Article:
U.S. District Judge John E. Jones delivered a stinging attack on the Dover Area School Board, saying its first-in-the-nation decision in October 2004 to insert intelligent design into the science curriculum violates the constitutional separation of church and state.
The ruling was a major setback to the intelligent design movement, which is also waging battles in Georgia and Kansas. Intelligent design holds that living organisms are so complex that they must have been created by some kind of higher force.
Jones decried the "breathtaking inanity" of the Dover policy and accused several board members of lying to conceal their true motive, which he said was to promote religion.
A six-week trial over the issue yielded "overwhelming evidence" establishing that intelligent design "is a religious view, a mere re-labeling of creationism, and not a scientific theory," said Jones, a Republican and a churchgoer appointed to the federal bench three years ago.
The school system said it will probably not appeal the ruling, because the members who backed intelligent design were ousted in November's elections and replaced with a new slate opposed to the policy.
During the trial, the board argued that it was trying improve science education by exposing students to alternatives to Charles Darwin's theory of evolution and natural selection.
The policy required students to hear a statement about intelligent design before ninth-grade lessons on evolution. The statement said Darwin's theory is "not a fact" and has inexplicable "gaps." It referred students to an intelligent-design textbook, "Of Pandas and People."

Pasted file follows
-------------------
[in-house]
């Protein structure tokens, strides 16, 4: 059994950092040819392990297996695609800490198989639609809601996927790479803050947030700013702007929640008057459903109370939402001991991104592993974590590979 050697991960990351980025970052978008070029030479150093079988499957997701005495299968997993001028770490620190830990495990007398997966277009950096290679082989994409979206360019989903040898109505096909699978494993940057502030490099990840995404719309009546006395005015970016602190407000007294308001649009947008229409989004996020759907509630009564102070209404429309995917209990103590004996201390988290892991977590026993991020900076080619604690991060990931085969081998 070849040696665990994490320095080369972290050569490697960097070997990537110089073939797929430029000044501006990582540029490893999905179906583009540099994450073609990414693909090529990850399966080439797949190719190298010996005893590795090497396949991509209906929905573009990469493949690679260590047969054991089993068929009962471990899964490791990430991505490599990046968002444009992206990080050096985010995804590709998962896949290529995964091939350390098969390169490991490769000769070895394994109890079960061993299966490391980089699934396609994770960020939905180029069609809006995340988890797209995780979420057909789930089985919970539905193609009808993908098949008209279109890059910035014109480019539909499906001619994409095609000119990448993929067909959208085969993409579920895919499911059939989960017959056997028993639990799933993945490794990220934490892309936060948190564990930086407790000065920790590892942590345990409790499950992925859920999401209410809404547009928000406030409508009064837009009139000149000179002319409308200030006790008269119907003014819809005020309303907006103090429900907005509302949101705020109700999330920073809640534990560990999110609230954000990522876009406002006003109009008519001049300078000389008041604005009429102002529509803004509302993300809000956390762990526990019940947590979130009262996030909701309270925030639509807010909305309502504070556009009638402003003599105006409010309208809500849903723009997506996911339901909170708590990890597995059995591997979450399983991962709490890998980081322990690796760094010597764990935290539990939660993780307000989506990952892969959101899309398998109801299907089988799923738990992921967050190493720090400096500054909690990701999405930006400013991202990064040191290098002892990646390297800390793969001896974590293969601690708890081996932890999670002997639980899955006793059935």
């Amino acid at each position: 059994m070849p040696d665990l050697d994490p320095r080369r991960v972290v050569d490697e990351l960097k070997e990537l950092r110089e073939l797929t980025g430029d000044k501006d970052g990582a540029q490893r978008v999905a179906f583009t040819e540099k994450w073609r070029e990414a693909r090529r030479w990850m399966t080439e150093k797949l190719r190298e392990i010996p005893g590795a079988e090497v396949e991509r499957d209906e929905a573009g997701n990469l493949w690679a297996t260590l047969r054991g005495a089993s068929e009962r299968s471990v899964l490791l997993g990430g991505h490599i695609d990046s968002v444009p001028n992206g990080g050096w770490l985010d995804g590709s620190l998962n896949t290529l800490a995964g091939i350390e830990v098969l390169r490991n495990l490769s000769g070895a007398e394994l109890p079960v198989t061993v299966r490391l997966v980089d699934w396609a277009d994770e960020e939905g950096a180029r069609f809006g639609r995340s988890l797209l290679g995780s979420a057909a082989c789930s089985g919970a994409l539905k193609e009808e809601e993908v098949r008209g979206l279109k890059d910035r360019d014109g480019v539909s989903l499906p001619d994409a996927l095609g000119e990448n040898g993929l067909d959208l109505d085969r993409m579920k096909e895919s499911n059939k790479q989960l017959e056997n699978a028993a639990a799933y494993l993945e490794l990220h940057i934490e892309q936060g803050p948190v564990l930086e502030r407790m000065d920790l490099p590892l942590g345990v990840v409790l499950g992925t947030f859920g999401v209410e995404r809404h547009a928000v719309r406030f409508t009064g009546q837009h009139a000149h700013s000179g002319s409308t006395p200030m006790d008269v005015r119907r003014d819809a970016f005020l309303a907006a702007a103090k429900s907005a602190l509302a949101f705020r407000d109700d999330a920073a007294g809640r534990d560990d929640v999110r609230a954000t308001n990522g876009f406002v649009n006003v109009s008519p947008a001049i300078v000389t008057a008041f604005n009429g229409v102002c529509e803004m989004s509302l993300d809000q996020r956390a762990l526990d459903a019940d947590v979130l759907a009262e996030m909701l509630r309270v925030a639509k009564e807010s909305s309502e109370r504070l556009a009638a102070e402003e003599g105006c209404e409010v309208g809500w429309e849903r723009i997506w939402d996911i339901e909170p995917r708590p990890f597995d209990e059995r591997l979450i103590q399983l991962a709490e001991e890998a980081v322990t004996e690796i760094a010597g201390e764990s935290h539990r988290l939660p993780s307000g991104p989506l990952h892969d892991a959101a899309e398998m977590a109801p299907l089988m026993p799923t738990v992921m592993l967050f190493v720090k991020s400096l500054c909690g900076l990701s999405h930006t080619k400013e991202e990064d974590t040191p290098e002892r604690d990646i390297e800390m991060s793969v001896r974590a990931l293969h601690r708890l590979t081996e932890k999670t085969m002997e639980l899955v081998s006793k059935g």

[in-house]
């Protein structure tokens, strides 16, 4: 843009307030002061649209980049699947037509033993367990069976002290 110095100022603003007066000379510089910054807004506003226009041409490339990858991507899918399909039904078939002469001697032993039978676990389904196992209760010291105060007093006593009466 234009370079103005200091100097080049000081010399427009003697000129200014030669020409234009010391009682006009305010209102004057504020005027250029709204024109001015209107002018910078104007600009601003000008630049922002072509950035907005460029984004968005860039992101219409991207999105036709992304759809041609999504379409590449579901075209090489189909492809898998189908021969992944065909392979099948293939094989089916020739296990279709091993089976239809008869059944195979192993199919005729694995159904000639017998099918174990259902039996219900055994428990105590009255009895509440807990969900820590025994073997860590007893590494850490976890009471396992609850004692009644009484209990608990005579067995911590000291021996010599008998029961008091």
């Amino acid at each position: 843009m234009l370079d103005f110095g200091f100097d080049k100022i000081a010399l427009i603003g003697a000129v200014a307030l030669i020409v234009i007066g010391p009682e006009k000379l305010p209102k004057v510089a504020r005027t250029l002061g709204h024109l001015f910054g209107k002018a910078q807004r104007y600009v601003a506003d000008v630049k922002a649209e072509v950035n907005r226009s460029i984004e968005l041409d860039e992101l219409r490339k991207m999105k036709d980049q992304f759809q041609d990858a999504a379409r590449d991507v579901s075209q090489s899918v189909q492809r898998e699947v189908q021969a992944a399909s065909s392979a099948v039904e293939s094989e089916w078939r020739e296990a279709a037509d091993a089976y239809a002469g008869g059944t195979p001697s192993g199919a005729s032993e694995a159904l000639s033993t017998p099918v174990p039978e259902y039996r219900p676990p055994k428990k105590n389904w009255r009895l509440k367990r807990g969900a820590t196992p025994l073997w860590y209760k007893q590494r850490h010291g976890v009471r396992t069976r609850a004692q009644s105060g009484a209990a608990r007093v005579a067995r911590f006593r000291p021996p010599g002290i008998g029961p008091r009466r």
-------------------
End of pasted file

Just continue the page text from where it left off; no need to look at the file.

But the judge said: "We find that the secular purposes claimed by the board amount to a pretext for the board's real purpose, which was to promote religion in the public school classroom."
In 1987, the U.S. Supreme Court ruled that states cannot require public schools to balance evolution lessons by teaching creationism.
Adopted in October 2004, the policy was believed to have been the first of its kind in the nation, reports CBS News correspondent Barry Bagnato. "Clearly what the judge has said here is going to have ramifications all over the country, where intelligent design is a controversy," Bagnato reports.
"This doesn't end the case," says CBSNews.com Legal Analyst Andrew Cohen. "We almost certainly will see an appeal here and the ruling doesn't prevent any other school board in any other jurisdiction from trying to get Intelligent Design into public classrooms. But clearly this ruling is a sign that those efforts will not get any easier."
Eric Rothschild, an attorney for the families who challenged the policy, called the ruling "a real vindication for the parents who had the courage to stand up and say there was something wrong in their school district."